In previous posts in this series on media CMS platforms, I’ve looked at the current media and entertainment industry landscape, and how media companies are making CMS decisions. I’ve discussed the constant motion from one CMS to the next, and general industry consolidation across many media industries, with a specific focus on television markets. Today, we’ll look at broadcast radio and how this industries are following suit in the movement towards an open source future.
Radio Industry CMS Platforms Go Open Source Too
In the land of proprietary CMS platforms, there has been a crop of offerings that directly address the needs of broadcast radio companies. To put it plainly, proprietary CMS platforms can no longer handle the complex technology integrations required of a typical radio broadcasting company, and that means the broadcast radio industry’s CMS landscape has started to change.
One example of this was when Emmis Radio built a homegrown proprietary CMS, Emmis Interactive, and then white labeled the solution and sold it to other radio companies. It was a suitable solution for a period of time, but eventually Emmis’ needs outgrew its own solution, so it moved it’s radio station properties to Drupal and Acquia Cloud Site Factory (ACSF). Meanwhile, Emmis sold off Emmis Interactive to another CMS provider, Marketron, and the company now offers the proprietary solution as “Marketron Interactive.”
Triton Digital and InterTech Media are two other CMS vendors with tailored solutions for broadcast radio, but they have moved away from proprietary technologies too. Triton Digital’s proprietary solution was switched out in favor of it’s own customized version of Wordpress, and InterTech Media is ending the continued development of its CMS product, Vortal.One Entercom radio station producer wrote about the troubles he had with Vortal 3.0 here. InterTech instead has since moved to offering a customized version of Wordpress for it’s radio clients that it calls “Wordpress for Broadcasters.”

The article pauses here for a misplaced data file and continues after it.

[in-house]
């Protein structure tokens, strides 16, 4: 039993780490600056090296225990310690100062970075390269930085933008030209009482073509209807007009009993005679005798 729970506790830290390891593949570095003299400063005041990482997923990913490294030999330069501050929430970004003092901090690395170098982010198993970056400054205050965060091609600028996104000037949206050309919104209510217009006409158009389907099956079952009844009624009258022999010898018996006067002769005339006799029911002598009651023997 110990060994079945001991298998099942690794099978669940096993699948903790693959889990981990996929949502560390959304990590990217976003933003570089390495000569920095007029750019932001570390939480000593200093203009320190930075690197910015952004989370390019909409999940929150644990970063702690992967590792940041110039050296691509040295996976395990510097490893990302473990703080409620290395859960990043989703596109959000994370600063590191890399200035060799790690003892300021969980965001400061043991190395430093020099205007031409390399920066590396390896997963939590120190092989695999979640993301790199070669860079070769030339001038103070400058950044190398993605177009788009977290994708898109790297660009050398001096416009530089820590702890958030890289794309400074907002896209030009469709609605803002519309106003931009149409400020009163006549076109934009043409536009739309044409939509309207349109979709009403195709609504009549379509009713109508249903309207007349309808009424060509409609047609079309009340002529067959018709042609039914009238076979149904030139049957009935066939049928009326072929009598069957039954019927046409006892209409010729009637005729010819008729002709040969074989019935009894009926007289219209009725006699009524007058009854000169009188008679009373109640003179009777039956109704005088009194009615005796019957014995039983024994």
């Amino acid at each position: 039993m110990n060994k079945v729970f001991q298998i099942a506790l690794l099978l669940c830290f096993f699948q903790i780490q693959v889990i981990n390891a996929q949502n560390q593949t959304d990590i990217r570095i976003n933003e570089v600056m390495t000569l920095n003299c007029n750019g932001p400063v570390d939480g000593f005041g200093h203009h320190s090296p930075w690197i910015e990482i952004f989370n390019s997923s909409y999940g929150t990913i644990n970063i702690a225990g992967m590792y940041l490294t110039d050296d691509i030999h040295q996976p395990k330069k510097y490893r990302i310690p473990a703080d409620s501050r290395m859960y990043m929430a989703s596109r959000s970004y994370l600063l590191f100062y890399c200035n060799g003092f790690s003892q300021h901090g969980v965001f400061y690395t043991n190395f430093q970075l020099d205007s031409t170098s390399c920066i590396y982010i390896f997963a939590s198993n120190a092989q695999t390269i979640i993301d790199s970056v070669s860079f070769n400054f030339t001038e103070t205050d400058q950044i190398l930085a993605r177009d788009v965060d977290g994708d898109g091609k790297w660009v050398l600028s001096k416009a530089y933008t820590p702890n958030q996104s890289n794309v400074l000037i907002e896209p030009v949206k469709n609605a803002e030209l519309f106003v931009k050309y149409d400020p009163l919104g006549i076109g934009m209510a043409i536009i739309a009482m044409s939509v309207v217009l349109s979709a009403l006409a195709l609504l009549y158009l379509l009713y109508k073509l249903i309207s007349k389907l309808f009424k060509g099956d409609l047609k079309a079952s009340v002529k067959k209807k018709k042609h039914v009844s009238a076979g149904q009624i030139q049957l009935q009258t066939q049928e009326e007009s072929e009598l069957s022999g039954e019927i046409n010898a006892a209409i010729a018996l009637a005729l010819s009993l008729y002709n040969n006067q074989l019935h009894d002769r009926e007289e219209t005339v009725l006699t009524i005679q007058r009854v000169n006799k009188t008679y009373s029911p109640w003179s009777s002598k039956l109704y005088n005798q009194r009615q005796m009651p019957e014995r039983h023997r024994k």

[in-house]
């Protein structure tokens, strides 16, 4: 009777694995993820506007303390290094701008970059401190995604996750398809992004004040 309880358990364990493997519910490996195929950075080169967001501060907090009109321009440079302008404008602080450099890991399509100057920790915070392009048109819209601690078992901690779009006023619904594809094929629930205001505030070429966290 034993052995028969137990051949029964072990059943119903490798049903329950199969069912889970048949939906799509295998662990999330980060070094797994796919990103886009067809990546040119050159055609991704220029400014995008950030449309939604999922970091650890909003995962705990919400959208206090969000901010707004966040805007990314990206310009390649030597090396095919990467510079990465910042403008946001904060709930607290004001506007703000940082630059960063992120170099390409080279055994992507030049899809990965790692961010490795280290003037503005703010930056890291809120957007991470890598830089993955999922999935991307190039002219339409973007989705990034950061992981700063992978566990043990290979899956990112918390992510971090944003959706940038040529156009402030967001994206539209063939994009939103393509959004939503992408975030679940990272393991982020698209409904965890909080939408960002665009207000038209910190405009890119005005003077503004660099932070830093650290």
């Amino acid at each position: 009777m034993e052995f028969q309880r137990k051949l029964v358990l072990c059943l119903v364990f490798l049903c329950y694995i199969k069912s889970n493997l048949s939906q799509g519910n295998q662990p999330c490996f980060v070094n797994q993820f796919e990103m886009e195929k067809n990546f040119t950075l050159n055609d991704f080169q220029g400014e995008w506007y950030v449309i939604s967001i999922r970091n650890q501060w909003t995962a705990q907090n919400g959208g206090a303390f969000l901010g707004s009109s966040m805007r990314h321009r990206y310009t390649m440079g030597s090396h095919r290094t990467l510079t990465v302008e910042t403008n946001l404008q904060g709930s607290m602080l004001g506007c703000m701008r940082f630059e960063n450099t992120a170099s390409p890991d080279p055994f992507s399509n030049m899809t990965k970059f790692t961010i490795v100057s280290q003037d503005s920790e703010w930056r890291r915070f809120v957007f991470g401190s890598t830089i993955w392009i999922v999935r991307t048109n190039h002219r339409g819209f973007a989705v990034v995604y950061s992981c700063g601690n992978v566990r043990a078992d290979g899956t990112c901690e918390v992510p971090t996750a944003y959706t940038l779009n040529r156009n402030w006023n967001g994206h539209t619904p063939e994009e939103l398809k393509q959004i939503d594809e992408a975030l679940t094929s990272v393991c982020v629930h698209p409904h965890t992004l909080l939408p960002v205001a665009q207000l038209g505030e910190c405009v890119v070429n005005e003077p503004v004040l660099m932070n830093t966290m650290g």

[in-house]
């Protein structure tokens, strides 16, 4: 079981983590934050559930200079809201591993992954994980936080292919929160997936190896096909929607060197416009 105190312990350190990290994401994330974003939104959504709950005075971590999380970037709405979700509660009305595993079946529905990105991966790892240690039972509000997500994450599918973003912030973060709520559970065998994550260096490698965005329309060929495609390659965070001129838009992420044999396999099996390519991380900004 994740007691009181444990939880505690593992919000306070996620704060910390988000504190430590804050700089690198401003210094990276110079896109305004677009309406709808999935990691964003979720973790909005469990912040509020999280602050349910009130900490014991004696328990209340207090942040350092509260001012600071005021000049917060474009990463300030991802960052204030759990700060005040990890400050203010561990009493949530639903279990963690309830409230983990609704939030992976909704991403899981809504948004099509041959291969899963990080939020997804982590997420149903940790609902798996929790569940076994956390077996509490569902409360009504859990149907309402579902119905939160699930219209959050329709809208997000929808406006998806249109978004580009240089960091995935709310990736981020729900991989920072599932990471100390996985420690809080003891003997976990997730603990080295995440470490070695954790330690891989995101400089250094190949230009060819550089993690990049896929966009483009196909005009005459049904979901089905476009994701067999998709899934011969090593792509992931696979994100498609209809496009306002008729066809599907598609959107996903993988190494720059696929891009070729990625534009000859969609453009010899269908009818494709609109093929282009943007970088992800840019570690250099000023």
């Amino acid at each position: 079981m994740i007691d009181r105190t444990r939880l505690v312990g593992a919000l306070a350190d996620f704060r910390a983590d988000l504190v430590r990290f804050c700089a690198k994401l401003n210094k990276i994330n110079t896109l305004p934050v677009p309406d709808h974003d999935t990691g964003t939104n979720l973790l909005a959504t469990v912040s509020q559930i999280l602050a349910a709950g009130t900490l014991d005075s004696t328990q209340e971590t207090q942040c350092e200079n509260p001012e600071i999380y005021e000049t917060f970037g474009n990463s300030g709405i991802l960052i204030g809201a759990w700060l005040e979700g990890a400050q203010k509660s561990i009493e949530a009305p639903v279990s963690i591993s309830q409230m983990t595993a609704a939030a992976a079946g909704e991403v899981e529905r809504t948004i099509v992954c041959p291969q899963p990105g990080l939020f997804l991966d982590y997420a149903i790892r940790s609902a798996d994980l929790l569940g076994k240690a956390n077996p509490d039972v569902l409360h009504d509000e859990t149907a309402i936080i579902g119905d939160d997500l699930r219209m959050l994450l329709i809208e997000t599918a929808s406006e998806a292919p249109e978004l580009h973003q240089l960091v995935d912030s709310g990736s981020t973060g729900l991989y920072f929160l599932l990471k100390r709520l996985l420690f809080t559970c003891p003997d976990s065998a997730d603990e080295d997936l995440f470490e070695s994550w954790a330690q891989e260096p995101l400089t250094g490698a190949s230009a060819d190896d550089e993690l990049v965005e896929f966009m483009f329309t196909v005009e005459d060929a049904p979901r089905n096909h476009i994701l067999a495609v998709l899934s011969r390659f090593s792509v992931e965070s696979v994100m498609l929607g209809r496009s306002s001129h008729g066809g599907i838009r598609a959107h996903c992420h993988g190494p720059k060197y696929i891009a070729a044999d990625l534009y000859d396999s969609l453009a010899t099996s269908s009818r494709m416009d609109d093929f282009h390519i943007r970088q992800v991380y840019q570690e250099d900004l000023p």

Entercom today has several of its Boston radio station properties using Drupal, and is moving its other stations off of both InterTech’s Vortal and Triton Digital’s solutions. This movement shows that the trend towards open source continues, and radio stations are just the next wave of media companies looking to make the move.
I believe the need to accommodate CMS integrations is the main driver behind radio industry CMS platforms moving to open source. Unlike the TV station ownership groups, there is less consolidation in this media segment since most of the merger activity happened years ago, and today the giants like CBS Radio and iHeartMedia dominate. In fact, those two companies in the Los Angeles market recently accounted for 47% of all radio listeners. iHeart Radio uses a custom built CMS for its radio properties, and CBS Radio leverages Wordpress.
Cox Media Group and Cumulus are the other two large US radio broadcasters, and they currently leverage custom built, homegrown CMS solutions for the individual radio stations.
Meanwhile, there is a lot of pressure on Cumulus Media to deliver a financial turnaround, which could spell M&A activity for the company and its peers. It’s fair to say now that Marketron is the last proprietary CMS vendor serving the broadcast radio market, though it primarily counts smaller radio companies as its customers. In digging deeper, I have found other, smaller point solutions like Aiir, which bills itself as “radio station content management.” However, I have never come across Aiir at a major US broadcaster.
Right now we really see the market for broadcast radio’s digital platforms as Drupal, Wordpress (primarily through radio focused vendors like Triton and InterTech), and custom media company built CMSs. During 2016, we will be keeping a close eye out for further industry consolidation in radio, and how any potential deals could impact movement in CMS for radio.
The market for CMS solutions for broadcast radio does not seem as crowded as CMS solutions for newspaper brands. In the next installment of this series, I’ll examine why, until recently, proprietary vendors have dominated the newspaper industry. We will also detail why there is such a proliferation of solutions for newspapers but how industry consolidation and the need for better digital products is wiping away many of the players from the game.